The rort commonly known as the ‘half pay’ scam was first exposed by UNITE, the fighting union for fast food and retail workers in Victoria, back in 2008. At that time UNITE was approached by a group of 7-Eleven workers from Geelong. They complained that the franchisee they worked for was manipulating wage records and underpaying them by half.
In the 6 months leading up to December 2014 supermarket giant Coles made $895,000,000 in pure profit. Despite this Coles are trying to impose a workplace agreement that would ‘standardise’ conditions and see newly employed butchers, meat packers and cabinet attendants paid up to $12,500 less a year.
Perhaps worst of all these moves are being supported by the right-wing Shop, Distributive and Allied Employees Association (SDA). The SDA is in reality a ‘yellow union’ that is in the pocket of the big retail firms.
In recent weeks UNITE has received numerous complaints from 7-Eleven workers across Victoria about not being paid correctly.
It is clear that the double hours scam, exposed by UNITE in 2008, is still being used by many franchisees. This scam means that many workers are only being paid for half the hours they work.
Other complaints we have received include:
-Workers not being paid the legal minimum wage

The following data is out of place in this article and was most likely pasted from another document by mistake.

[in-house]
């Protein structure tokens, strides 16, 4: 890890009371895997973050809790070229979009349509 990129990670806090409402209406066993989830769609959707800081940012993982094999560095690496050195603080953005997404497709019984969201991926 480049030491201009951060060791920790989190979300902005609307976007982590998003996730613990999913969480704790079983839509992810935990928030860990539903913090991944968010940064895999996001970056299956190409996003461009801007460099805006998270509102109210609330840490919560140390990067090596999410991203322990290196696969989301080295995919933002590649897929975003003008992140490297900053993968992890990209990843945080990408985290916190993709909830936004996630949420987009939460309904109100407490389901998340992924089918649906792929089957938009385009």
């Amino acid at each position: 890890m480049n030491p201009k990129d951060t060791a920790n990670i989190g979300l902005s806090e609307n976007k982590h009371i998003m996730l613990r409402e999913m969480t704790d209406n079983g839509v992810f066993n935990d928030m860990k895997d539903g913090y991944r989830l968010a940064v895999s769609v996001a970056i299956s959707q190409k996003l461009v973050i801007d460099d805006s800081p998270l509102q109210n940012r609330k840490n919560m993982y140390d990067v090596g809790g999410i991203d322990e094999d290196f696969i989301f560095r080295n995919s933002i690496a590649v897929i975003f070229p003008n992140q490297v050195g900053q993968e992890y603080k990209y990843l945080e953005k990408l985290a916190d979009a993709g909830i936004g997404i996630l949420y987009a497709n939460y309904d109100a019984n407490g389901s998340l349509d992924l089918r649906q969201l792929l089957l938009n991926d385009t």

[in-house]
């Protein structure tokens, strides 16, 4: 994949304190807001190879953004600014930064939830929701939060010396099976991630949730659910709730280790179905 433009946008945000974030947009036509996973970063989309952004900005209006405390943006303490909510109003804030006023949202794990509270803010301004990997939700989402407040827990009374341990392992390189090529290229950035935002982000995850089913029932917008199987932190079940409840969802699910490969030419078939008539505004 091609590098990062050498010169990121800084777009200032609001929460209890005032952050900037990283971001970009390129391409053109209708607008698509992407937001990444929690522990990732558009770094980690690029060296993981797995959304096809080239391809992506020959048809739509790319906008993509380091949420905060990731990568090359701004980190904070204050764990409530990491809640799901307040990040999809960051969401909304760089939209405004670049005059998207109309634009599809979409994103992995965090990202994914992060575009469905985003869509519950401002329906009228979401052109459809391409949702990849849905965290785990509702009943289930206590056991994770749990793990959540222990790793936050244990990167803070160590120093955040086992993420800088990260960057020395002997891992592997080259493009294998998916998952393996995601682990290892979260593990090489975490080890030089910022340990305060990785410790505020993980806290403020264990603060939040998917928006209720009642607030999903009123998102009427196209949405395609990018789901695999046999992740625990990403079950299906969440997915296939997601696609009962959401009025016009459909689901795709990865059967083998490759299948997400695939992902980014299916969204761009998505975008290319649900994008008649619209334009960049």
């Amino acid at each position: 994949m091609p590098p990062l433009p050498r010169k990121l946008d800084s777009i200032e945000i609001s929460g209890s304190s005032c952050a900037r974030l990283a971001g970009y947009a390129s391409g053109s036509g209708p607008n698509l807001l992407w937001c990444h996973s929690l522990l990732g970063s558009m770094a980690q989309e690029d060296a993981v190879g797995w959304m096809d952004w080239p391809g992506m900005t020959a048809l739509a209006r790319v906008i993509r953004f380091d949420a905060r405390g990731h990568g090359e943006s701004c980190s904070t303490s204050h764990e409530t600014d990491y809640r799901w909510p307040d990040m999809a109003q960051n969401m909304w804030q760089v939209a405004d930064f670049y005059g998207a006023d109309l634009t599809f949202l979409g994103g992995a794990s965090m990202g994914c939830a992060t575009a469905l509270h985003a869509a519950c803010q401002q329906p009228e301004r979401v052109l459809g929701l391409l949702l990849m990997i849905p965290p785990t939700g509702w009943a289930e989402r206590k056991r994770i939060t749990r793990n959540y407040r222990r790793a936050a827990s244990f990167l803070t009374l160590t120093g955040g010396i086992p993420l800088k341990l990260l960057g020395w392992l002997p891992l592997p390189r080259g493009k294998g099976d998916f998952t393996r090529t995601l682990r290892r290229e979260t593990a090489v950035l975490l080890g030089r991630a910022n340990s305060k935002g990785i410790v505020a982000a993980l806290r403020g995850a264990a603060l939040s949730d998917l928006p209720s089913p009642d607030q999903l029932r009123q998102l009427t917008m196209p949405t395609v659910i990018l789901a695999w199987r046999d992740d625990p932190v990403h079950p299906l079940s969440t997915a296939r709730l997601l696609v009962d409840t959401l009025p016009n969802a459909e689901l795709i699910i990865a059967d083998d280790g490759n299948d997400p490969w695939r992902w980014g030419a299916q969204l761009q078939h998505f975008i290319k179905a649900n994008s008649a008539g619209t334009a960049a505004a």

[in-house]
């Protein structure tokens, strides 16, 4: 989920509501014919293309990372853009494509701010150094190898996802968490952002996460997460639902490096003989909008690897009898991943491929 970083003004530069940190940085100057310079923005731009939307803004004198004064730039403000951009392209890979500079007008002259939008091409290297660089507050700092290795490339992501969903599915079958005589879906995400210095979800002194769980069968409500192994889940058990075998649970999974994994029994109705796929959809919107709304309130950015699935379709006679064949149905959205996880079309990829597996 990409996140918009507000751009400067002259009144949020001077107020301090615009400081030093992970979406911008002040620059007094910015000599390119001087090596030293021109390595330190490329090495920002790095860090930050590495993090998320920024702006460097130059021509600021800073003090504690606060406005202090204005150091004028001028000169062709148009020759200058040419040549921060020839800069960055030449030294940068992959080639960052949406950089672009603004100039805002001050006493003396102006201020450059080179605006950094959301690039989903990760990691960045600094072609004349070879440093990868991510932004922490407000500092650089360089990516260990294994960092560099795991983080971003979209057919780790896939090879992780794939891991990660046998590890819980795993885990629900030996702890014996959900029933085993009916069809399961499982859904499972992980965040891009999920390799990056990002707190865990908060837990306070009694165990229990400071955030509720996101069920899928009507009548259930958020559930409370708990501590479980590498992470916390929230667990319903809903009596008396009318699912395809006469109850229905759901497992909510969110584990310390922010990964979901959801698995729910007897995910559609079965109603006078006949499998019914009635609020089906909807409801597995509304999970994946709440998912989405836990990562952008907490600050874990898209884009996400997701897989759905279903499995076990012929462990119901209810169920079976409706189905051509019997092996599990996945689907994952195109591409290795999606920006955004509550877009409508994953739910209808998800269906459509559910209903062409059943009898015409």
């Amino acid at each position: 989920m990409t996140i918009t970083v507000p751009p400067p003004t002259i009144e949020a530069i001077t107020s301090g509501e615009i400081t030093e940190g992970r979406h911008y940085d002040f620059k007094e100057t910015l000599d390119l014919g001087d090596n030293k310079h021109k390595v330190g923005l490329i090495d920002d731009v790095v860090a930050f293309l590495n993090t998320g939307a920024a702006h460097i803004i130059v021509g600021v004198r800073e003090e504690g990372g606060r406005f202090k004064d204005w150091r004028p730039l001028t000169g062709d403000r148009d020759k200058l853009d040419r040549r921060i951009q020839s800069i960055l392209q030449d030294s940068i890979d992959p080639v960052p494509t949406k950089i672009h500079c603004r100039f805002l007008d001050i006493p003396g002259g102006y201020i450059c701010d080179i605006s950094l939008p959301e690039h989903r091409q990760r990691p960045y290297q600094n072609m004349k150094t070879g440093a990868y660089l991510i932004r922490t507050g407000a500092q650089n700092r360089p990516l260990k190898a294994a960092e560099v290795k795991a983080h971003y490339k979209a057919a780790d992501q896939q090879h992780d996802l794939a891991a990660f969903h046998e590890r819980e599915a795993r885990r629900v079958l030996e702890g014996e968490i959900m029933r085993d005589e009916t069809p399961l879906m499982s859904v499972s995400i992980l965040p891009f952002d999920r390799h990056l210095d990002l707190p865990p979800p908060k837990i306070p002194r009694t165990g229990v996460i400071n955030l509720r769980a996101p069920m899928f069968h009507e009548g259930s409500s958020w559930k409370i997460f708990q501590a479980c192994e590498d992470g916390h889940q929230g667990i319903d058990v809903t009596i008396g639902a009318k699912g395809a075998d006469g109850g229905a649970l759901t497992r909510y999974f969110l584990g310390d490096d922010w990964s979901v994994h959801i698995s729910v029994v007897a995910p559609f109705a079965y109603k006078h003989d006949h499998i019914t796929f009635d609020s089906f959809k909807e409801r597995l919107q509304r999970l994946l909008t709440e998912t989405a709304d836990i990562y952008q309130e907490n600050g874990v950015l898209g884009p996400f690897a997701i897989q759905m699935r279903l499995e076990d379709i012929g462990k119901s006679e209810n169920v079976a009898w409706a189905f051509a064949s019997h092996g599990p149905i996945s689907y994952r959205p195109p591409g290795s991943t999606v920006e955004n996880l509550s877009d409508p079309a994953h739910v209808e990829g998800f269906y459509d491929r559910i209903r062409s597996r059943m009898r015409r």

-Workers not receiving required breaks during their shifts
-Workers not receiving penalty rates for working weekends, late nights and public holidays
-Wages being illegally docked when cash registers don’t balance
In May this year the Coalition released a 14 point plan supposedly to ‘improve’ the Fair Work laws. These laws, introduced by Labor, are so bad that they even violate International Labour Organisation (ILO) conventions. They are some of the most anti- worker laws in the advanced world.
Make no mistake, the Coalition’s plans are not about rectifying any of the problems with the Fair Work laws. They are about shifting the balance even further in favour of employers. If implemented the 14 point plan would mean even more restrictions on unions and the winding back of workers rights.
Bakers Delight is attempting to lock workers into low pay under a new non union agreement. Workers could potentially receive no penalty rates on weekends or public holidays. A 16 year old could end up working just a 1.5 hour shift for as little as $13.35, barely enough to cover the cost of transport to and from work.
In 2010 Bakers Delight workers at the Diamond Creek, St Helena and Laurimar stores in Melbourne’s northern suburbs organised with UNITE to win Award rates of pay and penalty rates. This latest development is an attempt to circumvent these gains and to cut across the ability of workers to organise to win better pay and conditions.
In the past month the Australian Council of Trade Unions (ACTU) has been conducting an inquiry into casual work. The aim of the inquiry was to collect information from workers, unions, community groups and academics about the conditions of casual, temporary and contracted workers.